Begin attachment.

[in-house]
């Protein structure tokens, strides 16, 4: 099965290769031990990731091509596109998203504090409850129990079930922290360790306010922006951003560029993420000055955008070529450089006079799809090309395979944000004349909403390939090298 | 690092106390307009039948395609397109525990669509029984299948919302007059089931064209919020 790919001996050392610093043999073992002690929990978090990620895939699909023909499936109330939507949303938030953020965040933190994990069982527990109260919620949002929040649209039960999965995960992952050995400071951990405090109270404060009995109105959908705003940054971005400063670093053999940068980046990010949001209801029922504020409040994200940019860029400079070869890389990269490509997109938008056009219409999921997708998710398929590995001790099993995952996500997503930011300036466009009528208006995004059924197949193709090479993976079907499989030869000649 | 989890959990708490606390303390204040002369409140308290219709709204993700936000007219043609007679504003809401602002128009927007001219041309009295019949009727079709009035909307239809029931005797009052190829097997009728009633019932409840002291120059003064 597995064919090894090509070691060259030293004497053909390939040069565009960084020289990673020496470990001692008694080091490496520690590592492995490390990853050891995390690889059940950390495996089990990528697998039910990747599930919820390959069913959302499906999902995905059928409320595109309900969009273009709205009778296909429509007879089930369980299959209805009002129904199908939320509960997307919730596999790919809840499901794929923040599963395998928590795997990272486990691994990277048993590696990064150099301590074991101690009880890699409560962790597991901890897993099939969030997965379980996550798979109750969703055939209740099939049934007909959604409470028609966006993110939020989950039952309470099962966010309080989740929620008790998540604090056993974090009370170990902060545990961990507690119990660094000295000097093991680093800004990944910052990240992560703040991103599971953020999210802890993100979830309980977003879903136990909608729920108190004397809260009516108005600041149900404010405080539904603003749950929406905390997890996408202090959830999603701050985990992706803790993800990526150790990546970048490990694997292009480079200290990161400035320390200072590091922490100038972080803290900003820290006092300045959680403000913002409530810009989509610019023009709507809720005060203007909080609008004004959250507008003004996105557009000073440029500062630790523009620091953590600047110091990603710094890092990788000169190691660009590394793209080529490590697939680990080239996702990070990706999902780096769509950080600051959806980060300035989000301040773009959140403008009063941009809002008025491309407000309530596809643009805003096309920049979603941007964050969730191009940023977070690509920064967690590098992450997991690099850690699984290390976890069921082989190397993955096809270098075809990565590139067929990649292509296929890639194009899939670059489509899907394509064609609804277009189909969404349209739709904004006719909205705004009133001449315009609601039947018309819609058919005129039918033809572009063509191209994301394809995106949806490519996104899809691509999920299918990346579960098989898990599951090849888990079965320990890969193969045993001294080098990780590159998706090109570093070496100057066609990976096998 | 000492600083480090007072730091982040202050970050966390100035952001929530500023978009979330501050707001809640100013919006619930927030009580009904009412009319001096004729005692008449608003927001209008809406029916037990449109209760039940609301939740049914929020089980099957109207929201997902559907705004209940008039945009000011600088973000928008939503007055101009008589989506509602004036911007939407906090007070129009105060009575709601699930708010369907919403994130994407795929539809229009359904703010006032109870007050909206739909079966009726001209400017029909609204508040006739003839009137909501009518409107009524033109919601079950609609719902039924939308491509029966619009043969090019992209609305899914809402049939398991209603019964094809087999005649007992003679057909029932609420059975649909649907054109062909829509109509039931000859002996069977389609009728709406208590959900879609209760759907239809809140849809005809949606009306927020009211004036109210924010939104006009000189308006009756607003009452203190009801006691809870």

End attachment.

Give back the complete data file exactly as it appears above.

[in-house]
């Protein structure tokens, strides 16, 4: 099965290769031990990731091509596109998203504090409850129990079930922290360790306010922006951003560029993420000055955008070529450089006079799809090309395979944000004349909403390939090298 | 690092106390307009039948395609397109525990669509029984299948919302007059089931064209919020 790919001996050392610093043999073992002690929990978090990620895939699909023909499936109330939507949303938030953020965040933190994990069982527990109260919620949002929040649209039960999965995960992952050995400071951990405090109270404060009995109105959908705003940054971005400063670093053999940068980046990010949001209801029922504020409040994200940019860029400079070869890389990269490509997109938008056009219409999921997708998710398929590995001790099993995952996500997503930011300036466009009528208006995004059924197949193709090479993976079907499989030869000649 | 989890959990708490606390303390204040002369409140308290219709709204993700936000007219043609007679504003809401602002128009927007001219041309009295019949009727079709009035909307239809029931005797009052190829097997009728009633019932409840002291120059003064 597995064919090894090509070691060259030293004497053909390939040069565009960084020289990673020496470990001692008694080091490496520690590592492995490390990853050891995390690889059940950390495996089990990528697998039910990747599930919820390959069913959302499906999902995905059928409320595109309900969009273009709205009778296909429509007879089930369980299959209805009002129904199908939320509960997307919730596999790919809840499901794929923040599963395998928590795997990272486990691994990277048993590696990064150099301590074991101690009880890699409560962790597991901890897993099939969030997965379980996550798979109750969703055939209740099939049934007909959604409470028609966006993110939020989950039952309470099962966010309080989740929620008790998540604090056993974090009370170990902060545990961990507690119990660094000295000097093991680093800004990944910052990240992560703040991103599971953020999210802890993100979830309980977003879903136990909608729920108190004397809260009516108005600041149900404010405080539904603003749950929406905390997890996408202090959830999603701050985990992706803790993800990526150790990546970048490990694997292009480079200290990161400035320390200072590091922490100038972080803290900003820290006092300045959680403000913002409530810009989509610019023009709507809720005060203007909080609008004004959250507008003004996105557009000073440029500062630790523009620091953590600047110091990603710094890092990788000169190691660009590394793209080529490590697939680990080239996702990070990706999902780096769509950080600051959806980060300035989000301040773009959140403008009063941009809002008025491309407000309530596809643009805003096309920049979603941007964050969730191009940023977070690509920064967690590098992450997991690099850690699984290390976890069921082989190397993955096809270098075809990565590139067929990649292509296929890639194009899939670059489509899907394509064609609804277009189909969404349209739709904004006719909205705004009133001449315009609601039947018309819609058919005129039918033809572009063509191209994301394809995106949806490519996104899809691509999920299918990346579960098989898990599951090849888990079965320990890969193969045993001294080098990780590159998706090109570093070496100057066609990976096998 | 000492600083480090007072730091982040202050970050966390100035952001929530500023978009979330501050707001809640100013919006619930927030009580009904009412009319001096004729005692008449608003927001209008809406029916037990449109209760039940609301939740049914929020089980099957109207929201997902559907705004209940008039945009000011600088973000928008939503007055101009008589989506509602004036911007939407906090007070129009105060009575709601699930708010369907919403994130994407795929539809229009359904703010006032109870007050909206739909079966009726001209400017029909609204508040006739003839009137909501009518409107009524033109919601079950609609719902039924939308491509029966619009043969090019992209609305899914809402049939398991209603019964094809087999005649007992003679057909029932609420059975649909649907054109062909829509109509039931000859002996069977389609009728709406208590959900879609209760759907239809809140849809005809949606009306927020009211004036109210924010939104006009000189308006009756607003009452203190009801006691809870």